The defender can also shift his forces to concentrate fire where you are breaking through. He can also have roving catapults behind his walls waiting for your attacking force to try and get in. The trick is that cities already have walls when the game starts, so forget about rush attacks. Least I forget, if you don’t have scaling ladders, you can try to hack your way through the gate. This is the kind of realism in a game that I really like to see. Frustrating as it may be when you’re the attacker, it’s pretty fun.
One other thing that I have never seen before is the ability for your mounted troops to hop off their horse and attack, or they will also get off when their mount gets killed.
The single player game is a lot of fun. But it gets a lot better when you and seven of your closest friends and Internet buddies challenge each other to the death. That’s right, eight people can play over LAN, serial or the Internet.
The graphics are very good. The buildings fit right in really well, and look impressive. The soldiers look very good; the downfall here is that only the color of their clothing changes depending on which army they represent. They have animated attack moves, though it is a little bit odd to see a guy swing at 90 degrees and have a guy die at 45 degrees, but nothing is perfect. Over all, the graphics really fit in well with the theme of the game. They tried to do the same thing with the dialogue, and I found that to be frustrating. Basically what I am saying is that everyone speaks Chinese and you have to read the subtitles. I know I am picky, but I really would prefer a guy talking in English with a Chinese accent. On the other hand, the music has a nice traditional Chinese sound while being unobtrusive to the game.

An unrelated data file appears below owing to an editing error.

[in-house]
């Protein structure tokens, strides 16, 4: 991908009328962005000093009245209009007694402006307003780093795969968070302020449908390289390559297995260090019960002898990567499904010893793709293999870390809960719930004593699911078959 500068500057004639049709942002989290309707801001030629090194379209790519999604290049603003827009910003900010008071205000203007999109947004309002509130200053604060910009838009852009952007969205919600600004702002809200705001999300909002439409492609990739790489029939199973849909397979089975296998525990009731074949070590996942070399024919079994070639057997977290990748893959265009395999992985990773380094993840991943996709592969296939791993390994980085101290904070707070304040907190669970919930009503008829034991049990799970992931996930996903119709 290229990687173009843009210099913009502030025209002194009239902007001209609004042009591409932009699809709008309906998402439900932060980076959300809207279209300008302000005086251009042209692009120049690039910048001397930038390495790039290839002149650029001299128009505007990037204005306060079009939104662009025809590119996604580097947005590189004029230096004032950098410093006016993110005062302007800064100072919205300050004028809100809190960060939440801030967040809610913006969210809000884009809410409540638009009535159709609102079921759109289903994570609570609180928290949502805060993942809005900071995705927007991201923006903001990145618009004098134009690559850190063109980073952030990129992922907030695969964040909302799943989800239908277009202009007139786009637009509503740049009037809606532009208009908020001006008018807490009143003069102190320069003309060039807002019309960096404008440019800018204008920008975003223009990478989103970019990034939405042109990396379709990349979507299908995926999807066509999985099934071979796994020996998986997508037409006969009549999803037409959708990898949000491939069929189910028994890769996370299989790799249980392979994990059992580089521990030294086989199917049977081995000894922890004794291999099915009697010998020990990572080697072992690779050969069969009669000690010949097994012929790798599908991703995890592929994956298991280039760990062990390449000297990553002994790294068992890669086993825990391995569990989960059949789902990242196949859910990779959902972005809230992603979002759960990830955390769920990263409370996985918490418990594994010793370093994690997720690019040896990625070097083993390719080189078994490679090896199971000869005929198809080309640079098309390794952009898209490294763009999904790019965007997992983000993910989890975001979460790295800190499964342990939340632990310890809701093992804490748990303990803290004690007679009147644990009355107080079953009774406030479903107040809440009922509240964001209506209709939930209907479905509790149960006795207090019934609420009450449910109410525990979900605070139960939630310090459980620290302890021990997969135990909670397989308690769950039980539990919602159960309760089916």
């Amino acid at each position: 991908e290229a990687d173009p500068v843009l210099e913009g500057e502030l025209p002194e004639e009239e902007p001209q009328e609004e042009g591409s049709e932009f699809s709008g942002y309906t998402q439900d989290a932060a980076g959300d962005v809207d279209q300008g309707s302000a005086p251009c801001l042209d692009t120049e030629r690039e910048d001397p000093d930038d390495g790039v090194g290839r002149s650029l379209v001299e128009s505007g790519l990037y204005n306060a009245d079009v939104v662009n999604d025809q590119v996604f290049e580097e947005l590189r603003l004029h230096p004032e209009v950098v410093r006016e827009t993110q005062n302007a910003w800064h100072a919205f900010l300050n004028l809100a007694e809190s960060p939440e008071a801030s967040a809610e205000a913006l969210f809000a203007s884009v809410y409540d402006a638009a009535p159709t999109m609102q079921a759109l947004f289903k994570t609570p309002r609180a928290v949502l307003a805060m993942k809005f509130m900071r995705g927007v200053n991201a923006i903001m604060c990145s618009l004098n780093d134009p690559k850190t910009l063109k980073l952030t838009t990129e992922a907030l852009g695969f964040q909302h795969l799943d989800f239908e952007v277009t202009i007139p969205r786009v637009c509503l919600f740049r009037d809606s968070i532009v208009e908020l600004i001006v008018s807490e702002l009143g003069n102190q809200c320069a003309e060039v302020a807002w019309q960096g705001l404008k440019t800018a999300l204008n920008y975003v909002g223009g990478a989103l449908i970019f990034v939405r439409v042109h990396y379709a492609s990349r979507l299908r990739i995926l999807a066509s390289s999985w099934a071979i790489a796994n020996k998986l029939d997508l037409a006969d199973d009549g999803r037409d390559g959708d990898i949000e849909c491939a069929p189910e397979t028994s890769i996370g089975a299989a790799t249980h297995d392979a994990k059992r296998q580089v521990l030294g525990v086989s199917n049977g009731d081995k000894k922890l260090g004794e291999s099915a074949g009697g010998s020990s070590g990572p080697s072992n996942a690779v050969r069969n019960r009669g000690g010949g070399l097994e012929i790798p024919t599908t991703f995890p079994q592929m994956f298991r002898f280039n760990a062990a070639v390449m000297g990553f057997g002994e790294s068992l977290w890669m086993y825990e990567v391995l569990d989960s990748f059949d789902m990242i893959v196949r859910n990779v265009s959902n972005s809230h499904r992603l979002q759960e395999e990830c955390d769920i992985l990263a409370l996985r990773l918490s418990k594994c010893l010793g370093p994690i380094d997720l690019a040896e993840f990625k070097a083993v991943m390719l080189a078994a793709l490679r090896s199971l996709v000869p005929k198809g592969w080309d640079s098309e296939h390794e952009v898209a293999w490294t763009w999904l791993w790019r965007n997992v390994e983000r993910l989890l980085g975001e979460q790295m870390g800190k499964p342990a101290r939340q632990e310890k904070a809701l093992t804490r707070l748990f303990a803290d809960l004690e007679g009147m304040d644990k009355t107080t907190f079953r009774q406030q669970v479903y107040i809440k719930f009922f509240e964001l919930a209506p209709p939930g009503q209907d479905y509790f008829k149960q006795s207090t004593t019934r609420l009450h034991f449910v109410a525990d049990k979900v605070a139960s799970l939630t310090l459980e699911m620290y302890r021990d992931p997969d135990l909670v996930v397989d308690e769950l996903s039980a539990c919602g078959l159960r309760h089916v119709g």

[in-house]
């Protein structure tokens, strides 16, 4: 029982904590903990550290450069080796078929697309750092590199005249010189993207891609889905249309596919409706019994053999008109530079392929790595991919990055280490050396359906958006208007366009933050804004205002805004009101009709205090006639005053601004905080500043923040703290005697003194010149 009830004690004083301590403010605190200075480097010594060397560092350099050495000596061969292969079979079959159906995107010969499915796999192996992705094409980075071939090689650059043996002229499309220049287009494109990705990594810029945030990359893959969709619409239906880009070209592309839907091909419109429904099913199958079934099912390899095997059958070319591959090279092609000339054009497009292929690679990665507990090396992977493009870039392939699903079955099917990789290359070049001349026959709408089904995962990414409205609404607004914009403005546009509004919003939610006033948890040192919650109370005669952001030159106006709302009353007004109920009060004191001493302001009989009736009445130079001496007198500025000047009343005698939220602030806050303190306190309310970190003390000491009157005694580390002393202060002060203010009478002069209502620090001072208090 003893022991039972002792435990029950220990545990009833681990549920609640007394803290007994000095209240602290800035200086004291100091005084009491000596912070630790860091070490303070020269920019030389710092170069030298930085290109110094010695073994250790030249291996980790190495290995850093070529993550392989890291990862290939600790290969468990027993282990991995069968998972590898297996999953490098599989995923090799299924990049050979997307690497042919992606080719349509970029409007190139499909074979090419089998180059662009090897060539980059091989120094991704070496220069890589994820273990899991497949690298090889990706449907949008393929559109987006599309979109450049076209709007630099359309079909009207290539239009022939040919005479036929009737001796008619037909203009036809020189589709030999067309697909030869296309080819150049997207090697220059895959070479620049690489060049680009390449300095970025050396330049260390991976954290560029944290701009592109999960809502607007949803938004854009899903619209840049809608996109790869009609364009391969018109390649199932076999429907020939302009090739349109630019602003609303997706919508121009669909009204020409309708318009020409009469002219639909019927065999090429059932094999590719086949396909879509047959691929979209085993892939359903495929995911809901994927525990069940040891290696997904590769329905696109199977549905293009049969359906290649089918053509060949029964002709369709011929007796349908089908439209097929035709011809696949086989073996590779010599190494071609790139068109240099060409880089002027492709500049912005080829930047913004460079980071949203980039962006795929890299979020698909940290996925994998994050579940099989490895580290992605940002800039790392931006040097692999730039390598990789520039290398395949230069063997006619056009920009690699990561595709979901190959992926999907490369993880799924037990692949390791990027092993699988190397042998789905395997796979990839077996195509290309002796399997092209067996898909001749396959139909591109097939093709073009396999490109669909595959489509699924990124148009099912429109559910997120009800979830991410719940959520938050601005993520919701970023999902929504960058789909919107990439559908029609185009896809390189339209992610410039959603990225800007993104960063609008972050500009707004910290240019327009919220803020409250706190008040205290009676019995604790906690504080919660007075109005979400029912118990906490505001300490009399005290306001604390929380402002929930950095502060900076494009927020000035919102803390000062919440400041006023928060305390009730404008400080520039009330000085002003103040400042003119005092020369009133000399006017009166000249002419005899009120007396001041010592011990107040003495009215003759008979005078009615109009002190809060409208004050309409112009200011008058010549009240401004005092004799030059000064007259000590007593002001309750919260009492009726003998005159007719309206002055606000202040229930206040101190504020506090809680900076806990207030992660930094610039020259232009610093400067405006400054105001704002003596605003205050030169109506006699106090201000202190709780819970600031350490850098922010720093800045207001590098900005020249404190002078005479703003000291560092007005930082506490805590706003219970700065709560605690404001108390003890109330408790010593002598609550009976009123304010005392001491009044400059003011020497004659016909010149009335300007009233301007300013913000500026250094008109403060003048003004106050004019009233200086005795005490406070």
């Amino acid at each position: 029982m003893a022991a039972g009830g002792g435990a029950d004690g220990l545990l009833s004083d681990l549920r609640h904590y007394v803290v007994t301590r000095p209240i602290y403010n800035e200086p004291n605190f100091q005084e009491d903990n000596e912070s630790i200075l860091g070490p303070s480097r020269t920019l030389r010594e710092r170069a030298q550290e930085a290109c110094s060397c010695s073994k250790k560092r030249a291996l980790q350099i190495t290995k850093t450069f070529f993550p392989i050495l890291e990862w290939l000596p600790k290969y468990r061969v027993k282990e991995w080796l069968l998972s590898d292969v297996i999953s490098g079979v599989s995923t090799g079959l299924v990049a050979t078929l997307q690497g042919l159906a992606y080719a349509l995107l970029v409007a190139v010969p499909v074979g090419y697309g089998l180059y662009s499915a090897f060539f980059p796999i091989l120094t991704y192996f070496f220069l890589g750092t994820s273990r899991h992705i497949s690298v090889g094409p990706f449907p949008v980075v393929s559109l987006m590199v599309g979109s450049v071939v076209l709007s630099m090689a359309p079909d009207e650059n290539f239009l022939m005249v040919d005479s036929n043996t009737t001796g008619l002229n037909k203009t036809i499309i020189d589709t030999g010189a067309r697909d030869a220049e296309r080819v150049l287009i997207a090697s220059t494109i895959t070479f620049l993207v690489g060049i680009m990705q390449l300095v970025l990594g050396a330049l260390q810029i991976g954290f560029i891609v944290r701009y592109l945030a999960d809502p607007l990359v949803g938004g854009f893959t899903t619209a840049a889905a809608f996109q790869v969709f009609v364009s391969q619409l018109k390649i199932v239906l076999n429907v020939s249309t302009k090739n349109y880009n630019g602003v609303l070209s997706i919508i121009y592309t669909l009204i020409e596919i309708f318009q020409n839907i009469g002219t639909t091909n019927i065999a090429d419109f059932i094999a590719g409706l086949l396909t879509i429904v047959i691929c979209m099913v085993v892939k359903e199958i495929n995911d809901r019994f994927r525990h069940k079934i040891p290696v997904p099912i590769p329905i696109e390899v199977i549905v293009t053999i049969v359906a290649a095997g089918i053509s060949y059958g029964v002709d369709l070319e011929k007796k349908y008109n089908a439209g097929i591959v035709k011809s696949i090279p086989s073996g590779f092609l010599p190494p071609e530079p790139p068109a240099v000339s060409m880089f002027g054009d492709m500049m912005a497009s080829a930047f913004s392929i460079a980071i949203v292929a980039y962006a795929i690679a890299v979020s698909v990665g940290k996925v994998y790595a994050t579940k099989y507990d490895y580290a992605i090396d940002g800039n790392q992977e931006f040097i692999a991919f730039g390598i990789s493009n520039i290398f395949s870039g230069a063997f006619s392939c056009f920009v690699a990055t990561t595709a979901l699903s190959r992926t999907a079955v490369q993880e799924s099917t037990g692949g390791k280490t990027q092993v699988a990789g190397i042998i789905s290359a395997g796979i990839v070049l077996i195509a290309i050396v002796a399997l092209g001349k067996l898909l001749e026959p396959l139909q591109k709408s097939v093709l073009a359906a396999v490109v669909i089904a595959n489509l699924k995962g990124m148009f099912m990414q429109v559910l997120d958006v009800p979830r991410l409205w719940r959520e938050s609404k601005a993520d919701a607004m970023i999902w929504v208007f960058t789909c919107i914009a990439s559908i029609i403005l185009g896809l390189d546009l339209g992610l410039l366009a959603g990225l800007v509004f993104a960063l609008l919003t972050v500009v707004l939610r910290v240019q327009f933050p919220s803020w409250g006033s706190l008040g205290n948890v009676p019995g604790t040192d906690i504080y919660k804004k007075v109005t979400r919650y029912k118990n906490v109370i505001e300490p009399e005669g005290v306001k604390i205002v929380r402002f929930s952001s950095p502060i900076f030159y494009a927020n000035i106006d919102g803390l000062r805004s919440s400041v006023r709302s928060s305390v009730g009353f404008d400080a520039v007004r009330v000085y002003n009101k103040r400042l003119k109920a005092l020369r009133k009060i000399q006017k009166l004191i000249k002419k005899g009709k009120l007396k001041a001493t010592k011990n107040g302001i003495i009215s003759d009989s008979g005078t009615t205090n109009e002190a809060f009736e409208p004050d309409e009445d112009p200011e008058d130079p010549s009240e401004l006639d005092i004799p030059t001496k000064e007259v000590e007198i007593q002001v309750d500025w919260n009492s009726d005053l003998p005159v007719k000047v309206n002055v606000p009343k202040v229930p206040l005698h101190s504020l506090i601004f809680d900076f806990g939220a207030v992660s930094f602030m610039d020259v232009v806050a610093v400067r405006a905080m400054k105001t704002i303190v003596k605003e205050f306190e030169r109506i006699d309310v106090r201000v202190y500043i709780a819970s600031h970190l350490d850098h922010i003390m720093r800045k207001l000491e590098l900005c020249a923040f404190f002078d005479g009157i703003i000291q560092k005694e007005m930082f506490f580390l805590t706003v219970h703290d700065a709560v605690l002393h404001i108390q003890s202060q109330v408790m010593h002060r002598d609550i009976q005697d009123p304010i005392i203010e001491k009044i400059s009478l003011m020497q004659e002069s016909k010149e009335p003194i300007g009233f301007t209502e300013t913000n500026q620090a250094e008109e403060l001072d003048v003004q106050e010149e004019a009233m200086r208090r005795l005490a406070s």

While I did not find Dragon Throne: Battle of Red Cliffs to be a revolutionary title, I did really enjoy a number of the innovative features that I encountered. Within that comment I am including the real world setting of the game and switching between laborers and soldiers, character experience and the whole city combat concept.
Even though I am still out on the multi-map thing, though I am leaning towards the positive side the more I play, its an interesting way to think of an RTS. On the negative side, there is way too much resource management. I really like setting up my cities and getting them running and then forgetting about them to some extent, so that I can go out and concentrate on combat. I found the constant tweaking required to be just too much for me in a real-time game. That and everyone speaking Chinese just frustrated me more and more as I played this game. In the end it detracted from my satisfaction.
Factoring all that in, I rate Dragon Throne: Battle of Red Cliffs to be a better than average game, and really good when compared to a lot of the humdrum RTS titles out there. With a 3.5 GiN Gems score, it’s a game that any RTS fan should consider.